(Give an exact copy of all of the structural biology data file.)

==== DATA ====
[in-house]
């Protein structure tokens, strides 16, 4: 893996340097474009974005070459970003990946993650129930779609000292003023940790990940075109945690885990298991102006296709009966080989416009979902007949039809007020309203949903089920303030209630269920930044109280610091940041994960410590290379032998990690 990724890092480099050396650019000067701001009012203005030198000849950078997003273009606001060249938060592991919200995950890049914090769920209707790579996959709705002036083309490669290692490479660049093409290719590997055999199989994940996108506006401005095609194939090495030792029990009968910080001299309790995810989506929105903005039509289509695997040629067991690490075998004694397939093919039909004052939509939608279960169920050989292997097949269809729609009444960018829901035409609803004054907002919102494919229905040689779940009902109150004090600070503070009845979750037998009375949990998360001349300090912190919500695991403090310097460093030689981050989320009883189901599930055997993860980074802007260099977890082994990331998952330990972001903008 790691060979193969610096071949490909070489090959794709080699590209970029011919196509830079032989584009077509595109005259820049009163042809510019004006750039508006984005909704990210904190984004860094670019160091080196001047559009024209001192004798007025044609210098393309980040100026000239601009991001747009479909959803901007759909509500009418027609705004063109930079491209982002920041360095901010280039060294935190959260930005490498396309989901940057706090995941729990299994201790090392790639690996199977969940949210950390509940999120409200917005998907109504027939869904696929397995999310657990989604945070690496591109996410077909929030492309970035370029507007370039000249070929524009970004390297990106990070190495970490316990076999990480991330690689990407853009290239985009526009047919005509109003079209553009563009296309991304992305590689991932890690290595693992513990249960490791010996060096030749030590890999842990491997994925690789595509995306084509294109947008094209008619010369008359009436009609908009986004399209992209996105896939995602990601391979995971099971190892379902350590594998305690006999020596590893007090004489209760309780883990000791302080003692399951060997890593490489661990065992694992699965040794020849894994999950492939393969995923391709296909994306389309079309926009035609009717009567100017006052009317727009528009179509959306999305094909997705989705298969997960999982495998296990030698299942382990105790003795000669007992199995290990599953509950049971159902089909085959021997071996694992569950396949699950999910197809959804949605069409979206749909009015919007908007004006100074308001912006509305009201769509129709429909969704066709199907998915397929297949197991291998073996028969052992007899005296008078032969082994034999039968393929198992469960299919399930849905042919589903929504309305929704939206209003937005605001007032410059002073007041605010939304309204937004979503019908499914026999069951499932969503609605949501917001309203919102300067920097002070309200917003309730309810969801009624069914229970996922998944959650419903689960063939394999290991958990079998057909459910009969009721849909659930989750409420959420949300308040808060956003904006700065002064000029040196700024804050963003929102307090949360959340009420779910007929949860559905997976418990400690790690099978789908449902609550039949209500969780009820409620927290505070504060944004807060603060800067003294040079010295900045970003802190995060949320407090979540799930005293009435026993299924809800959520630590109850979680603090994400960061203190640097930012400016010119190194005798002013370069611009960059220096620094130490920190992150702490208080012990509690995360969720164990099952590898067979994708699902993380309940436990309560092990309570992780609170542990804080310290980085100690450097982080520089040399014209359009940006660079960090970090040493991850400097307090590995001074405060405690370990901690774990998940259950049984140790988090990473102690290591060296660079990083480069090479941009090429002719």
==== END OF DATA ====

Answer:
[in-house]
């Protein structure tokens, strides 16, 4: 893996340097474009974005070459970003990946993650129930779609000292003023940790990940075109945690885990298991102006296709009966080989416009979902007949039809007020309203949903089920303030209630269920930044109280610091940041994960410590290379032998990690 990724890092480099050396650019000067701001009012203005030198000849950078997003273009606001060249938060592991919200995950890049914090769920209707790579996959709705002036083309490669290692490479660049093409290719590997055999199989994940996108506006401005095609194939090495030792029990009968910080001299309790995810989506929105903005039509289509695997040629067991690490075998004694397939093919039909004052939509939608279960169920050989292997097949269809729609009444960018829901035409609803004054907002919102494919229905040689779940009902109150004090600070503070009845979750037998009375949990998360001349300090912190919500695991403090310097460093030689981050989320009883189901599930055997993860980074802007260099977890082994990331998952330990972001903008 790691060979193969610096071949490909070489090959794709080699590209970029011919196509830079032989584009077509595109005259820049009163042809510019004006750039508006984005909704990210904190984004860094670019160091080196001047559009024209001192004798007025044609210098393309980040100026000239601009991001747009479909959803901007759909509500009418027609705004063109930079491209982002920041360095901010280039060294935190959260930005490498396309989901940057706090995941729990299994201790090392790639690996199977969940949210950390509940999120409200917005998907109504027939869904696929397995999310657990989604945070690496591109996410077909929030492309970035370029507007370039000249070929524009970004390297990106990070190495970490316990076999990480991330690689990407853009290239985009526009047919005509109003079209553009563009296309991304992305590689991932890690290595693992513990249960490791010996060096030749030590890999842990491997994925690789595509995306084509294109947008094209008619010369008359009436009609908009986004399209992209996105896939995602990601391979995971099971190892379902350590594998305690006999020596590893007090004489209760309780883990000791302080003692399951060997890593490489661990065992694992699965040794020849894994999950492939393969995923391709296909994306389309079309926009035609009717009567100017006052009317727009528009179509959306999305094909997705989705298969997960999982495998296990030698299942382990105790003795000669007992199995290990599953509950049971159902089909085959021997071996694992569950396949699950999910197809959804949605069409979206749909009015919007908007004006100074308001912006509305009201769509129709429909969704066709199907998915397929297949197991291998073996028969052992007899005296008078032969082994034999039968393929198992469960299919399930849905042919589903929504309305929704939206209003937005605001007032410059002073007041605010939304309204937004979503019908499914026999069951499932969503609605949501917001309203919102300067920097002070309200917003309730309810969801009624069914229970996922998944959650419903689960063939394999290991958990079998057909459910009969009721849909659930989750409420959420949300308040808060956003904006700065002064000029040196700024804050963003929102307090949360959340009420779910007929949860559905997976418990400690790690099978789908449902609550039949209500969780009820409620927290505070504060944004807060603060800067003294040079010295900045970003802190995060949320407090979540799930005293009435026993299924809800959520630590109850979680603090994400960061203190640097930012400016010119190194005798002013370069611009960059220096620094130490920190992150702490208080012990509690995360969720164990099952590898067979994708699902993380309940436990309560092990309570992780609170542990804080310290980085100690450097982080520089040399014209359009940006660079960090970090040493991850400097307090590995001074405060405690370990901690774990998940259950049984140790988090990473102690290591060296660079990083480069090479941009090429002719």